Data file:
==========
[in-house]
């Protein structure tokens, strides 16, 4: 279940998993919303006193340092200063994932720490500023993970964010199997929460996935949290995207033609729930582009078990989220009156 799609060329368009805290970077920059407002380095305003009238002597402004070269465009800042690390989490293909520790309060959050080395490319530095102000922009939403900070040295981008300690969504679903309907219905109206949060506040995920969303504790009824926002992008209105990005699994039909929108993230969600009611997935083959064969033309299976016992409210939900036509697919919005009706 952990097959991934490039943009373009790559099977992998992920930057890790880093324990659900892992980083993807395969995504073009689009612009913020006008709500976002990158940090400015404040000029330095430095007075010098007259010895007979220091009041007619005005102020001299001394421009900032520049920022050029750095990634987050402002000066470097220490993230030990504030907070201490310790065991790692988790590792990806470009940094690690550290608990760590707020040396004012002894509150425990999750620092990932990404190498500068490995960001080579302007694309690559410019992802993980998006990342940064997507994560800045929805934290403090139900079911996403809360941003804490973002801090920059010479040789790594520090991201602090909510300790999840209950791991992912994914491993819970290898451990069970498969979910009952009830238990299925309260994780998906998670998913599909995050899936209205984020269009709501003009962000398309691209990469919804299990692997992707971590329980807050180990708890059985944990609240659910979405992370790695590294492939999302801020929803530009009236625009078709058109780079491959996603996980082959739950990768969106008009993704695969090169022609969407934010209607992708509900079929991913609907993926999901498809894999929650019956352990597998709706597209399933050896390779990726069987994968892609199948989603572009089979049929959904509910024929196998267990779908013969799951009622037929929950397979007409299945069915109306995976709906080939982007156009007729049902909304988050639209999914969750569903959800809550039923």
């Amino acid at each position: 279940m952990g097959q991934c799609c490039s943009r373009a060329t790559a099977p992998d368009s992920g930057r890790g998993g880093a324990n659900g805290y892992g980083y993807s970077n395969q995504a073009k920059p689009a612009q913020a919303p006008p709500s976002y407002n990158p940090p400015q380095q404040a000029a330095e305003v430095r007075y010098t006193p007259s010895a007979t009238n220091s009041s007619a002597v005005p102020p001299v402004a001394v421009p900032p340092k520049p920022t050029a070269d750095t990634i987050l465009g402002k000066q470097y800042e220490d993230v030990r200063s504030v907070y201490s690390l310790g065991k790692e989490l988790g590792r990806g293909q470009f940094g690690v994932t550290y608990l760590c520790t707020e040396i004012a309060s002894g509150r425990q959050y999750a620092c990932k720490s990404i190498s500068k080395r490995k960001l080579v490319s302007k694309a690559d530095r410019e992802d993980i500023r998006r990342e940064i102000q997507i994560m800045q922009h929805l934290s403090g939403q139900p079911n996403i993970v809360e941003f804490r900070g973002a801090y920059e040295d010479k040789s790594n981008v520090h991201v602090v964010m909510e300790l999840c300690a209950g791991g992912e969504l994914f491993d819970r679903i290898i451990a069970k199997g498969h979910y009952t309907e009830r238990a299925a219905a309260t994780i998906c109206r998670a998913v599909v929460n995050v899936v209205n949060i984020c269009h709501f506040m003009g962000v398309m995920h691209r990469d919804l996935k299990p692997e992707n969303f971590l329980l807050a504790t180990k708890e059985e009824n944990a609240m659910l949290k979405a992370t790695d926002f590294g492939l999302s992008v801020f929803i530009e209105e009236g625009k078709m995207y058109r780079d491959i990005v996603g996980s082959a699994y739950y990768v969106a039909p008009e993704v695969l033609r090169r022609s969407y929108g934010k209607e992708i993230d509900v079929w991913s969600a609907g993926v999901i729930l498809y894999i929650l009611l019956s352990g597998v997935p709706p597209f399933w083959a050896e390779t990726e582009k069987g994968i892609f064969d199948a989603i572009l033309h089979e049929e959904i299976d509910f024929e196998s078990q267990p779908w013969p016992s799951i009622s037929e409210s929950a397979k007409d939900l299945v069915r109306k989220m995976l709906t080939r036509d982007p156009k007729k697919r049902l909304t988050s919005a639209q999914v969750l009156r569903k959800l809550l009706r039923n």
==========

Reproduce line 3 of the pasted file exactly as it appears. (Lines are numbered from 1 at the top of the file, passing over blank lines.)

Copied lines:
């Amino acid at each position: 279940m952990g097959q991934c799609c490039s943009r373009a060329t790559a099977p992998d368009s992920g930057r890790g998993g880093a324990n659900g805290y892992g980083y993807s970077n395969q995504a073009k920059p689009a612009q913020a919303p006008p709500s976002y407002n990158p940090p400015q380095q404040a000029a330095e305003v430095r007075y010098t006193p007259s010895a007979t009238n220091s009041s007619a002597v005005p102020p001299v402004a001394v421009p900032p340092k520049p920022t050029a070269d750095t990634i987050l465009g402002k000066q470097y800042e220490d993230v030990r200063s504030v907070y201490s690390l310790g065991k790692e989490l988790g590792r990806g293909q470009f940094g690690v994932t550290y608990l760590c520790t707020e040396i004012a309060s002894g509150r425990q959050y999750a620092c990932k720490s990404i190498s500068k080395r490995k960001l080579v490319s302007k694309a690559d530095r410019e992802d993980i500023r998006r990342e940064i102000q997507i994560m800045q922009h929805l934290s403090g939403q139900p079911n996403i993970v809360e941003f804490r900070g973002a801090y920059e040295d010479k040789s790594n981008v520090h991201v602090v964010m909510e300790l999840c300690a209950g791991g992912e969504l994914f491993d819970r679903i290898i451990a069970k199997g498969h979910y009952t309907e009830r238990a299925a219905a309260t994780i998906c109206r998670a998913v599909v929460n995050v899936v209205n949060i984020c269009h709501f506040m003009g962000v398309m995920h691209r990469d919804l996935k299990p692997e992707n969303f971590l329980l807050a504790t180990k708890e059985e009824n944990a609240m659910l949290k979405a992370t790695d926002f590294g492939l999302s992008v801020f929803i530009e209105e009236g625009k078709m995207y058109r780079d491959i990005v996603g996980s082959a699994y739950y990768v969106a039909p008009e993704v695969l033609r090169r022609s969407y929108g934010k209607e992708i993230d509900v079929w991913s969600a609907g993926v999901i729930l498809y894999i929650l009611l019956s352990g597998v997935p709706p597209f399933w083959a050896e390779t990726e582009k069987g994968i892609f064969d199948a989603i572009l033309h089979e049929e959904i299976d509910f024929e196998s078990q267990p779908w013969p016992s799951i009622s037929e409210s929950a397979k007409d939900l299945v069915r109306k989220m995976l709906t080939r036509d982007p156009k007729k697919r049902l909304t988050s919005a639209q999914v969750l009156r569903k959800l809550l009706r039923n």